The Artists of Green-Wood Cemetery

Like artist William Merritt Chase during his life, I have often enjoyed the beauty of Prospect Park in Brooklyn. In the days before the park was developed, city dwellers (living ones) might have found retreat in nearby Green-Wood Cemetery. Founded in 1838, this “park” for the dead was often enjoyed by the living.

I had known Chase painted scenes in Prospect Park. What I didn’t know on my first trip to the cemetery was that Chase was buried there. In fact, he is one of a number of artists for whom Green-Wood is a final resting place.

The map you can pick up in the gatehouse lists several of these artists including Louis Comfort Tiffany and John LaFarge, both known for their stained-glass, as well as Jean-Michael Basquiat. I had also known cabinet-maker Duncan Phyfe was buried there and made a point to find that spot (I wondered if he might be laid on a lyre sofa inside). [Update 11-09-08. Yesterday I learned Joseph Meeks is also there].

On further inspection the list grew. Both Thomas and William Hart, New York landscape painters, are in Green-Wood; as are Currier and Ives. While Asher B. Durand’s most famous work may be on its way to Arkansas, his grave is in Green-Wood. The painter of urban life, George Bellows is there along with John Frederick Kensett, a luminist painter and founder and trustee of the Metropolitan Museum of Art. The list goes on… Eastman Johnson, Thomas Crawford, Violet Oakley, George Catlin, William Holbrook Beard, Edwin Forbes, I suspect there are more. And this doesn’t touch poets, architects, singers, musicians or actors.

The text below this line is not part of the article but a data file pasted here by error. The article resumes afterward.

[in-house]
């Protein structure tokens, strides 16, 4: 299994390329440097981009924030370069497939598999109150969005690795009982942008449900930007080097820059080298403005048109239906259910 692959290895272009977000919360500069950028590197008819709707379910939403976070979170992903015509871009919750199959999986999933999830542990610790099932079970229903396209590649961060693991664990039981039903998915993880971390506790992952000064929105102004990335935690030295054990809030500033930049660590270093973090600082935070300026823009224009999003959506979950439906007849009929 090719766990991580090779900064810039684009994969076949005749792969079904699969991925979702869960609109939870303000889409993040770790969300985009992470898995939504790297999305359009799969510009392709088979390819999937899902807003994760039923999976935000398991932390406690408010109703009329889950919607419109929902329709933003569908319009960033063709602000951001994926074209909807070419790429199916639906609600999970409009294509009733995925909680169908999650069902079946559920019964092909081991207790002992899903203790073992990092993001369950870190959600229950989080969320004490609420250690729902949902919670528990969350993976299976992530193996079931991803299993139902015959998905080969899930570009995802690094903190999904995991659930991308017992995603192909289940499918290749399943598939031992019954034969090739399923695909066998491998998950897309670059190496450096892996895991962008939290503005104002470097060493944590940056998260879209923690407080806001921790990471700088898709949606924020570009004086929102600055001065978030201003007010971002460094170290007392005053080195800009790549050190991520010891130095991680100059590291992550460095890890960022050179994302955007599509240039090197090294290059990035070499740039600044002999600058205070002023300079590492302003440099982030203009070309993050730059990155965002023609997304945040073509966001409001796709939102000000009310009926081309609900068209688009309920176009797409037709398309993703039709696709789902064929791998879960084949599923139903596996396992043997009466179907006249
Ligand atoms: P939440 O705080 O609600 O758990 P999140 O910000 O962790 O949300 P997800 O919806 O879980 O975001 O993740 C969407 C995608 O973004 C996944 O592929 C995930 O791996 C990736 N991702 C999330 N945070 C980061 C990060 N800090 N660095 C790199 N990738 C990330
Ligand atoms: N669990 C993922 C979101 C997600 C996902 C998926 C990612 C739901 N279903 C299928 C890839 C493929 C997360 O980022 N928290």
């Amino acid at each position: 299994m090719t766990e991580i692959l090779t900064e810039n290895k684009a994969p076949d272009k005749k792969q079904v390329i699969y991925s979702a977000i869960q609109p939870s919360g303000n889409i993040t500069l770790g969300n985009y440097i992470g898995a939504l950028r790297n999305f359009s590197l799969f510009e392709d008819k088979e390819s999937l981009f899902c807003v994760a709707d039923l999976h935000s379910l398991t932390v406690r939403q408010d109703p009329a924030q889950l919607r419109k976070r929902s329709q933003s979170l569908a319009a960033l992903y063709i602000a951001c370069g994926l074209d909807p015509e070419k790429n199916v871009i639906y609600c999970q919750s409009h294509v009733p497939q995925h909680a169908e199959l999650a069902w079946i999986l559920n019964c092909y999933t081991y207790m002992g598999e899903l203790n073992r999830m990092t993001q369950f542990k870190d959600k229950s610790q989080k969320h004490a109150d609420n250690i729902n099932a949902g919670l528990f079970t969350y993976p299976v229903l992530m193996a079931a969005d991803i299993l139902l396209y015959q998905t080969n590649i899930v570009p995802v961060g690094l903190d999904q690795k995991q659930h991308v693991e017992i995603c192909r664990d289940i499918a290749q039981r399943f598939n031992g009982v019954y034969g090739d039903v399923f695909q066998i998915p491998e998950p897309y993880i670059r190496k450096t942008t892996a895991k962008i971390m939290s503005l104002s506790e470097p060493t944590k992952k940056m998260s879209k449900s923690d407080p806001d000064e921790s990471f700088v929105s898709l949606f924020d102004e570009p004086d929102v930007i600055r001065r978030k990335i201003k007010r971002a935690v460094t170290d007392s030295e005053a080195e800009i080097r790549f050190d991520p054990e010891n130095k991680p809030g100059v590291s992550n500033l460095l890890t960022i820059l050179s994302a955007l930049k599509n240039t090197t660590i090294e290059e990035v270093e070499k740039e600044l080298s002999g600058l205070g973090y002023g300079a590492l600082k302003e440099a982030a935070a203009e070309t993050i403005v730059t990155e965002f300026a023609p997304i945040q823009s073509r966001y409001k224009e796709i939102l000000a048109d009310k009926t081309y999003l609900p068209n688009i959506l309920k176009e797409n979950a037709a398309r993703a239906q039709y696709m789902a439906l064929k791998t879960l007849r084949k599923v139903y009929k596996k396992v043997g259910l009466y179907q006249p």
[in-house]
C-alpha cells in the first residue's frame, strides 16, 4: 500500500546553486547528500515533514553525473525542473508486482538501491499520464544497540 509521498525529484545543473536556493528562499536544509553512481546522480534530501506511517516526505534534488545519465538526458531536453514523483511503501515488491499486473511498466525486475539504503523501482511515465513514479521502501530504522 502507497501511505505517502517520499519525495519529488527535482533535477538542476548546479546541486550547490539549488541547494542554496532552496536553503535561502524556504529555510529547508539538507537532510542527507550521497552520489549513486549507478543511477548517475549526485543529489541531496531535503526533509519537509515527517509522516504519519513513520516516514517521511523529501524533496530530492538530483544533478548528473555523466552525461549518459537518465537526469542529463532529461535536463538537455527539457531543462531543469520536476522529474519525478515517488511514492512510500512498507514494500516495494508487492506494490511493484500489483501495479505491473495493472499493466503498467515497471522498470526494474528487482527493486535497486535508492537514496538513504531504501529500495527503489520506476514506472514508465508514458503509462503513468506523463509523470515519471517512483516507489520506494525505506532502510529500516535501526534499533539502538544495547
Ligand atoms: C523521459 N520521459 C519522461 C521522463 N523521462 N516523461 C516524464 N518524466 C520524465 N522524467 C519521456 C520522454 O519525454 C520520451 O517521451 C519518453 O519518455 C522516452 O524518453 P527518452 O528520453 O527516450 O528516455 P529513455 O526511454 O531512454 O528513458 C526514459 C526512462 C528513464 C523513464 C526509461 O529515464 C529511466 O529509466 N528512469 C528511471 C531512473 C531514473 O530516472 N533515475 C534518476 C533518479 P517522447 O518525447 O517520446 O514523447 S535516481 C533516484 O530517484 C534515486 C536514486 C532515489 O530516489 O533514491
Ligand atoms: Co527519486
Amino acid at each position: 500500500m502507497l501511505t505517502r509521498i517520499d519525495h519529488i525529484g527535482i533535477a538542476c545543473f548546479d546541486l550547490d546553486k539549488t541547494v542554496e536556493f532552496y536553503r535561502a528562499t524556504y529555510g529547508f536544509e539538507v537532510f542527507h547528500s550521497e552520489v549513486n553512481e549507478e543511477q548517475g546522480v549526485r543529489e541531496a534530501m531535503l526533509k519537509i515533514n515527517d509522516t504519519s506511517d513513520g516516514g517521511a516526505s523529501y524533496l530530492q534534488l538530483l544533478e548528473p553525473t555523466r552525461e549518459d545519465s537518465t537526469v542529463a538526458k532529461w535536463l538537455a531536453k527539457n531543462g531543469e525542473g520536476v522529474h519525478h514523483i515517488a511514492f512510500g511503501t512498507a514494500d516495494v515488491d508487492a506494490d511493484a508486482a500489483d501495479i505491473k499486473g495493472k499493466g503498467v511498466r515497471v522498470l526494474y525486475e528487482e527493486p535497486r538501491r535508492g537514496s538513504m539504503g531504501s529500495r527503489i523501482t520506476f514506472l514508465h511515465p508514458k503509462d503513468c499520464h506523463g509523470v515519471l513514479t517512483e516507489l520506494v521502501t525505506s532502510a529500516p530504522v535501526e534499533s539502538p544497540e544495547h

Some might think it morbid to visit a cemetary. Yet these resting places are filled with art and sculpture, both in the monuments and the landscape. Green-Wood Cemetery in particular is also apparently filled with artists. I can understand why they might have thought this was a good place to spend eternity.

About Art After X

With the death of President Kennedy in 1963, America changed. As hard as it is to minimize that sentiment, the effect of Dallas was even greater. The same year saw the merging of the Dallas Museum for Contemporary Arts, which had been central to the art scene, and the Dallas Museum of Fine Arts. Douglas MacAgy, then the director of DMCA, not only opposed the merger, but also declined to directorship of the combined museum. The regionalist movement which had been strong for decades, was giving way to more of an interest in what was going on nationally, and internationally. Like it or not, Dallas was on the national stage. When the Kennedy’s arrived in Fort Worth, local collectors had decorated a hotel room with internationally-renowned works. While the president and his wife learned a great deal about the ability of Texans to collect major art, there was little they could glean about the local scene in this era-defining city. With this in mind, we have begun a project to look not back at the art scene in Dallas, but foreword from 1963. We are interviewing gallery owners, curators and others involved in the art scene then, but this will be a story told mostly through interviews with artists active in the city from that point into the 1980s. The result will be a book with a video component. We hope you will join us in our journey. The hashtag for the project is #artafterx and the url artafterx.com will point to the latest updates on this weblog.

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